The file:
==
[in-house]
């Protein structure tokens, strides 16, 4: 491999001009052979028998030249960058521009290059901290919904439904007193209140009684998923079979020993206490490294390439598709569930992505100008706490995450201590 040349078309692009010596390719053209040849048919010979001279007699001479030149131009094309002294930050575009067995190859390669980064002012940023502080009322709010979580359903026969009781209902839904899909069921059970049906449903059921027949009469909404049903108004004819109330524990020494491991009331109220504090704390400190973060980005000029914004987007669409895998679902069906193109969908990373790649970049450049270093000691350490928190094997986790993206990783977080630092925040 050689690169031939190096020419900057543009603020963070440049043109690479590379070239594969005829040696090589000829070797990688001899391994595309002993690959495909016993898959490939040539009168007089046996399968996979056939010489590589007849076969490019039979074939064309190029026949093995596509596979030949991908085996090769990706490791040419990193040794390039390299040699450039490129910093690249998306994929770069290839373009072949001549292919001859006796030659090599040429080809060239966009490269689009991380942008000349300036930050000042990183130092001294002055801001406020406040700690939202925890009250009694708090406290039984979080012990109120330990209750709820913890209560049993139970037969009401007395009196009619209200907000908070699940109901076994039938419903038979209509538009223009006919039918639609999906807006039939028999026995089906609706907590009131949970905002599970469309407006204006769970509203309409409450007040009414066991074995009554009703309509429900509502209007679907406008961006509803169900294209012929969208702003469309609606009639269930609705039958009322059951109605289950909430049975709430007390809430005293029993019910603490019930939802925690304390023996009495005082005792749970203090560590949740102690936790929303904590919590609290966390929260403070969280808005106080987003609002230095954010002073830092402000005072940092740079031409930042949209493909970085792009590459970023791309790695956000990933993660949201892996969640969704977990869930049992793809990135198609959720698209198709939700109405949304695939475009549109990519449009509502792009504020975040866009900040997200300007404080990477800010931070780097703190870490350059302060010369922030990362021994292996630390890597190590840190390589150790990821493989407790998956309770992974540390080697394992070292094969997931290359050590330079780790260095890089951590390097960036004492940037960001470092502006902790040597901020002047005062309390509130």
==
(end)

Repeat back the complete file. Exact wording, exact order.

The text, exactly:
[in-house]
């Protein structure tokens, strides 16, 4: 491999001009052979028998030249960058521009290059901290919904439904007193209140009684998923079979020993206490490294390439598709569930992505100008706490995450201590 040349078309692009010596390719053209040849048919010979001279007699001479030149131009094309002294930050575009067995190859390669980064002012940023502080009322709010979580359903026969009781209902839904899909069921059970049906449903059921027949009469909404049903108004004819109330524990020494491991009331109220504090704390400190973060980005000029914004987007669409895998679902069906193109969908990373790649970049450049270093000691350490928190094997986790993206990783977080630092925040 050689690169031939190096020419900057543009603020963070440049043109690479590379070239594969005829040696090589000829070797990688001899391994595309002993690959495909016993898959490939040539009168007089046996399968996979056939010489590589007849076969490019039979074939064309190029026949093995596509596979030949991908085996090769990706490791040419990193040794390039390299040699450039490129910093690249998306994929770069290839373009072949001549292919001859006796030659090599040429080809060239966009490269689009991380942008000349300036930050000042990183130092001294002055801001406020406040700690939202925890009250009694708090406290039984979080012990109120330990209750709820913890209560049993139970037969009401007395009196009619209200907000908070699940109901076994039938419903038979209509538009223009006919039918639609999906807006039939028999026995089906609706907590009131949970905002599970469309407006204006769970509203309409409450007040009414066991074995009554009703309509429900509502209007679907406008961006509803169900294209012929969208702003469309609606009639269930609705039958009322059951109605289950909430049975709430007390809430005293029993019910603490019930939802925690304390023996009495005082005792749970203090560590949740102690936790929303904590919590609290966390929260403070969280808005106080987003609002230095954010002073830092402000005072940092740079031409930042949209493909970085792009590459970023791309790695956000990933993660949201892996969640969704977990869930049992793809990135198609959720698209198709939700109405949304695939475009549109990519449009509502792009504020975040866009900040997200300007404080990477800010931070780097703190870490350059302060010369922030990362021994292996630390890597190590840190390589150790990821493989407790998956309770992974540390080697394992070292094969997931290359050590330079780790260095890089951590390097960036004492940037960001470092502006902790040597901020002047005062309390509130």